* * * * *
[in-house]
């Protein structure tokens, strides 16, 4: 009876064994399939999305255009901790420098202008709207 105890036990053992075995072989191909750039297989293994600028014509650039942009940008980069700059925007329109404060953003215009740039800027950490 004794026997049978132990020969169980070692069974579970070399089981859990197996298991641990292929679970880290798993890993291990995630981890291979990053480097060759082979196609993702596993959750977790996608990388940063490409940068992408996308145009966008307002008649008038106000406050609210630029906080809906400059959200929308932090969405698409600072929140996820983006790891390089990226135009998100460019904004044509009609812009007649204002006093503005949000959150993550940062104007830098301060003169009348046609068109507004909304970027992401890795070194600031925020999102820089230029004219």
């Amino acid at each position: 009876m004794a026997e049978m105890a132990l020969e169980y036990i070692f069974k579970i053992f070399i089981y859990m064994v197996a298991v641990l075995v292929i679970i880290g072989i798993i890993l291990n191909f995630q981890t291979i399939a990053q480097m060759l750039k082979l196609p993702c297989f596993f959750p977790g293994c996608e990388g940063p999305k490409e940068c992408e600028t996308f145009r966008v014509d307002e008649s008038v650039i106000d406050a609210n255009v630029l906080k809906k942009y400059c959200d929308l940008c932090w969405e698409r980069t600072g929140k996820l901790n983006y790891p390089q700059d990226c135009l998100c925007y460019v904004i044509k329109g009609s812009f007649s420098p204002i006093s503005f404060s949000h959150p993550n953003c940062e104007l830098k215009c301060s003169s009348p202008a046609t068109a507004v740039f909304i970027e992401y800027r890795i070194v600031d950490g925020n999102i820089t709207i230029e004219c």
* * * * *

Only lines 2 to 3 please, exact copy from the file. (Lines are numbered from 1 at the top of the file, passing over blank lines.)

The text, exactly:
């Protein structure tokens, strides 16, 4: 009876064994399939999305255009901790420098202008709207 105890036990053992075995072989191909750039297989293994600028014509650039942009940008980069700059925007329109404060953003215009740039800027950490 004794026997049978132990020969169980070692069974579970070399089981859990197996298991641990292929679970880290798993890993291990995630981890291979990053480097060759082979196609993702596993959750977790996608990388940063490409940068992408996308145009966008307002008649008038106000406050609210630029906080809906400059959200929308932090969405698409600072929140996820983006790891390089990226135009998100460019904004044509009609812009007649204002006093503005949000959150993550940062104007830098301060003169009348046609068109507004909304970027992401890795070194600031925020999102820089230029004219």
């Amino acid at each position: 009876m004794a026997e049978m105890a132990l020969e169980y036990i070692f069974k579970i053992f070399i089981y859990m064994v197996a298991v641990l075995v292929i679970i880290g072989i798993i890993l291990n191909f995630q981890t291979i399939a990053q480097m060759l750039k082979l196609p993702c297989f596993f959750p977790g293994c996608e990388g940063p999305k490409e940068c992408e600028t996308f145009r966008v014509d307002e008649s008038v650039i106000d406050a609210n255009v630029l906080k809906k942009y400059c959200d929308l940008c932090w969405e698409r980069t600072g929140k996820l901790n983006y790891p390089q700059d990226c135009l998100c925007y460019v904004i044509k329109g009609s812009f007649s420098p204002i006093s503005f404060s949000h959150p993550n953003c940062e104007l830098k215009c301060s003169s009348p202008a046609t068109a507004v740039f909304i970027e992401y800027r890795i070194v600031d950490g925020n999102i820089t709207i230029e004219c």